Transcendental Philosophy and the Study of Religion 11
Archival Number: CD/mp3 491
Author: Lonergan, B.
CD/mp3 491, part 1 of sixth lecture in the 1968 Boston College Institute. Sponsored by Lynn Lonergan Doyle. The lecture turns to an analysis of meaning, and begins with the elements of meaning: sources, acts, and terms. Acts and terms are distinguishes into potential, formal, full, active or performative, and constitutive. Attention then turns to the various exigencies: systematic, critical, methodical, and transcendent. The section on functions had not yet been written, but Lonergan indicates he will treat formative, communicative, cognitive, effective, and constitutive functions. The next chapter concerns religion. The question of God arises out of the very structure of conscious intentionality: from inquiry into inquiry, reflection on reflection, deliberation about deliberation. God cannot be an object in the Kantian or empiricist sense, but one can affirm God's existence, and in that sense God is an object. The lecture concludes with comments on God and verification and on the relation of the God of the philosophers and the God of religion.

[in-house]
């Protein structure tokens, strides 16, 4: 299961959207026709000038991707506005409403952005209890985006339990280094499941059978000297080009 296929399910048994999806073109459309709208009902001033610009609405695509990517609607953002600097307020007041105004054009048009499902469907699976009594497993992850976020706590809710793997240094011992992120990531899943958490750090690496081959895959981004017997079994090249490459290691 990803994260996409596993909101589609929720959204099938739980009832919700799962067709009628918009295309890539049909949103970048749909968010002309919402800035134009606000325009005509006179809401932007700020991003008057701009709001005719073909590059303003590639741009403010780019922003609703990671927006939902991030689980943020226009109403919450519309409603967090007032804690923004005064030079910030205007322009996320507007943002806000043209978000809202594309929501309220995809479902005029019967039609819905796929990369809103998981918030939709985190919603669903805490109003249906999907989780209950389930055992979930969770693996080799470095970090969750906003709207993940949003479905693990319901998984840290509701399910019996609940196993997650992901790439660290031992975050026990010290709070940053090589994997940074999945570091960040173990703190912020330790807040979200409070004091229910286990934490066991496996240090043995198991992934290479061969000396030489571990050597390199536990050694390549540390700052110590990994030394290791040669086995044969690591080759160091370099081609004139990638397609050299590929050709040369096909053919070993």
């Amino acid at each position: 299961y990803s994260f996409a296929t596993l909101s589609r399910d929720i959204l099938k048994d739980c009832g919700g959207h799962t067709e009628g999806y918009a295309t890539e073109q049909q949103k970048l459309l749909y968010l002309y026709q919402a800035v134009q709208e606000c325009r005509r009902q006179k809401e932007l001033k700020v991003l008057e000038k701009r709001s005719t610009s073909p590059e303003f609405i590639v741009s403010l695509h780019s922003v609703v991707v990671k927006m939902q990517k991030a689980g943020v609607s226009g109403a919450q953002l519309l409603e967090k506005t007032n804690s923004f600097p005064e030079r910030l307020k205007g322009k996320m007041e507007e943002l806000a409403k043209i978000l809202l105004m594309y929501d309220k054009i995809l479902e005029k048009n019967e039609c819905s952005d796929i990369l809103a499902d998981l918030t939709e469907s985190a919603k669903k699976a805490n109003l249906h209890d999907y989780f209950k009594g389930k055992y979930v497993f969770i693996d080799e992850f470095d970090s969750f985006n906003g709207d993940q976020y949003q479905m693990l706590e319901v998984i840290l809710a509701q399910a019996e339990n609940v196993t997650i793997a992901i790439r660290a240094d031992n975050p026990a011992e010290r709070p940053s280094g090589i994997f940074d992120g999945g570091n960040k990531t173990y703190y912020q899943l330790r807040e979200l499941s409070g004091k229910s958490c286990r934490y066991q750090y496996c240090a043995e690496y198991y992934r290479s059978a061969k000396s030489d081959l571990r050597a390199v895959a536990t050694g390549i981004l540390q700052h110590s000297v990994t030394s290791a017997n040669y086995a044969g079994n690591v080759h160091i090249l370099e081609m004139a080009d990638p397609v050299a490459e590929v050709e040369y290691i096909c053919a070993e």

Database and descriptions © Copyright 2017 by Robert M. Doran
Audio restoration by Greg Lauzon
No transcription available.